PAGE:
Adaptive introgression of a visual preference gene

Matteo Rossi, Alexander E. Hausmann, Pepe Alcami, Markus Moest, Rodaria Roussou, Steven M. Van Belleghem, Daniel Shane Wright, Chi Yun Kuo, Daniela Lozano-Urrego, Arif Maulana, Lina Melo-Flórez, Geraldine Rueda-Muñoz, Saoirse McMahon, Mauricio Linares, Christof Osman, W. Owen McMillan, Carolina Pardo-Diaz, Camilo Salazar, Richard M. Merrill

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2 Citas (Scopus)


Visual preferences are important drivers of mate choice and sexual selection, but little is known of how they evolve at the genetic level. In this study, we took advantage of the diversity of bright warning patterns displayed by Heliconius butterflies, which are also used during mate choice. Combining behavioral, population genomic, and expression analyses, we show that two Heliconius species have evolved the same preferences for red patterns by exchanging genetic material through hybridization. Neural expression of regucalcin1 correlates with visual preference across populations, and disruption of regucalcin1 with CRISPR-Cas9 impairs courtship toward conspecific females, providing a direct link between gene and behavior. Our results support a role for hybridization during behavioral evolution and show how visually guided behaviors contributing to adaptation and speciation are encoded within the genome.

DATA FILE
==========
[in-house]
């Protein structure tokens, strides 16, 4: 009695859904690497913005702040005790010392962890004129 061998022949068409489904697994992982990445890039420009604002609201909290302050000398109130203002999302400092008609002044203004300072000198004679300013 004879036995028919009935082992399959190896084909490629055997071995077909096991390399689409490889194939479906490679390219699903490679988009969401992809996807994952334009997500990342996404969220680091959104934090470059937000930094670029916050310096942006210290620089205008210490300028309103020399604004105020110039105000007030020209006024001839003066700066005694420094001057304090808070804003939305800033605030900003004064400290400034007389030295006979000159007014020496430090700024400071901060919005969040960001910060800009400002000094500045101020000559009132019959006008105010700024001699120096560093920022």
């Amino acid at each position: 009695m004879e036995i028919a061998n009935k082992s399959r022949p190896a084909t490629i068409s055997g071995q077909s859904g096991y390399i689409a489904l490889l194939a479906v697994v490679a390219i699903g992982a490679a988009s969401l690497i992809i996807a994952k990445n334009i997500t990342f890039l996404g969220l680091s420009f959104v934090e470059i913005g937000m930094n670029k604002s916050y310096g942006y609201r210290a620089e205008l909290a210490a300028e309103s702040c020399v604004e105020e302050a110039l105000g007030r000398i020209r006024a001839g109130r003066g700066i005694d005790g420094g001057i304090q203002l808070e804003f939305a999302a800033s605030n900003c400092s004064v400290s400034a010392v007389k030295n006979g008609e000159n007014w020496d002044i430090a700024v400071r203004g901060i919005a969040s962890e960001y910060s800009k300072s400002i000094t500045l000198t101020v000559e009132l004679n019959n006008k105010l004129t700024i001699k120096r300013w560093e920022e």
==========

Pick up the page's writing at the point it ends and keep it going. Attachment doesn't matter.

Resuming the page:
Idioma originalInglés estadounidense
Páginas (desde-hasta)1368-1373
Número de páginas6
EstadoPublicada - mar. 22 2024

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